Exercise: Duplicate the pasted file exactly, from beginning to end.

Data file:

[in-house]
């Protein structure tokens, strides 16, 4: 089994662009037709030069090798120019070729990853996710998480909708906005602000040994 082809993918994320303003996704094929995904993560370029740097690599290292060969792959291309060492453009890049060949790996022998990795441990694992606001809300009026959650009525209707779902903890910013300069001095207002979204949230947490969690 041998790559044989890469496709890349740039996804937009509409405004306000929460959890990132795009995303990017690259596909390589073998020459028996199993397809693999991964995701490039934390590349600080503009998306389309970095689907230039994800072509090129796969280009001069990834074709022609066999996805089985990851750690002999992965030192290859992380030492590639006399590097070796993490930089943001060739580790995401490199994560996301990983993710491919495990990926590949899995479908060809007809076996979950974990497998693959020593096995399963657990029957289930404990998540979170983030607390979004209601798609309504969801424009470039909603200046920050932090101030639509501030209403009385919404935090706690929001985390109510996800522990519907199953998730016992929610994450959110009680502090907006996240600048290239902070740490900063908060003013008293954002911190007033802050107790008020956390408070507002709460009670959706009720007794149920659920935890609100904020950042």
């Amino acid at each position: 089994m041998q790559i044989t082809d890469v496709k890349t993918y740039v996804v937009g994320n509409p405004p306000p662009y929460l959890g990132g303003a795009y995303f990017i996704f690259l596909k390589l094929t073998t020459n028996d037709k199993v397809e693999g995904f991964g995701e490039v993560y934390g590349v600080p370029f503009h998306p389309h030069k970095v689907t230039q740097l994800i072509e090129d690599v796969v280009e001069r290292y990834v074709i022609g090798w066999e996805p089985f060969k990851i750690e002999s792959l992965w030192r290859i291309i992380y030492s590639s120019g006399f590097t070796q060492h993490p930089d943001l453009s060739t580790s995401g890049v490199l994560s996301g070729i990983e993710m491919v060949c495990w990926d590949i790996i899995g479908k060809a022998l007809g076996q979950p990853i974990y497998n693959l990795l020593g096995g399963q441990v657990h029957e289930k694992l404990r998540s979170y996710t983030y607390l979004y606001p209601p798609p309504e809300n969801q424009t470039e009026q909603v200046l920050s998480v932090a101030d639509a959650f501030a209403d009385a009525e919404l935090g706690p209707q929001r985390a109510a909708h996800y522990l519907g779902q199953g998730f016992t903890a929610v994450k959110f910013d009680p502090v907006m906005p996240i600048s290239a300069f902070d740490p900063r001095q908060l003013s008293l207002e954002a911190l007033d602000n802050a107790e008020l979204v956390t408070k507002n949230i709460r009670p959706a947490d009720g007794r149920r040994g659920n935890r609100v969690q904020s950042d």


[in-house]
């Protein structure tokens, strides 16, 4: 089994662009037709030069090798120019070729990853996710998480909708906005602000040994 082809993918994320303003996704094929995904993560370029740097690599290292060969792959291309060492453009890049060949790996022998990795441990694992606001809300009026959650009525209707779902903890910013300069001095207002979204949230947490969690 041998790559044989890469496709890349740039996804937009509409405004306000929460959890990132795009995303990017690259596909390589073998020459028996199993397809693999991964995701490039934390590349600080503009998306389309970095689907230039994800072509090129796969280009001069990834074709022609066999996805089985990851750690002999992965030192290859992380030492590639006399590097070796993490930089943001060739580790995401490199994560996301990983993710491919495990990926590949899995479908060809007809076996979950974990497998693959020593096995399963657990029957289930404990998540979170983030607390979004209601798609309504969801424009470039909603200046920050932090101030639509501030209403009385919404935090706690929001985390109510996800522990519907199953998730016992929610994450959110009680502090907006996240600048290239902070740490900063908060003013008293954002911190007033802050107790008020956390408070507002709460009670959706009720007794149920659920935890609100904020950042």
């Amino acid at each position: 089994m041998q790559i044989t082809d890469v496709k890349t993918y740039v996804v937009g994320n509409p405004p306000p662009y929460l959890g990132g303003a795009y995303f990017i996704f690259l596909k390589l094929t073998t020459n028996d037709k199993v397809e693999g995904f991964g995701e490039v993560y934390g590349v600080p370029f503009h998306p389309h030069k970095v689907t230039q740097l994800i072509e090129d690599v796969v280009e001069r290292y990834v074709i022609g090798w066999e996805p089985f060969k990851i750690e002999s792959l992965w030192r290859i291309i992380y030492s590639s120019g006399f590097t070796q060492h993490p930089d943001l453009s060739t580790s995401g890049v490199l994560s996301g070729i990983e993710m491919v060949c495990w990926d590949i790996i899995g479908k060809a022998l007809g076996q979950p990853i974990y497998n693959l990795l020593g096995g399963q441990v657990h029957e289930k694992l404990r998540s979170y996710t983030y607390l979004y606001p209601p798609p309504e809300n969801q424009t470039e009026q909603v200046l920050s998480v932090a101030d639509a959650f501030a209403d009385a009525e919404l935090g706690p209707q929001r985390a109510a909708h996800y522990l519907g779902q199953g998730f016992t903890a929610v994450k959110f910013d009680p502090v907006m906005p996240i600048s290239a300069f902070d740490p900063r001095q908060l003013s008293l207002e954002a911190l007033d602000n802050a107790e008020l979204v956390t408070k507002n949230i709460r009670p959706a947490d009720g007794r149920r040994g659920n935890r609100v969690q904020s950042d």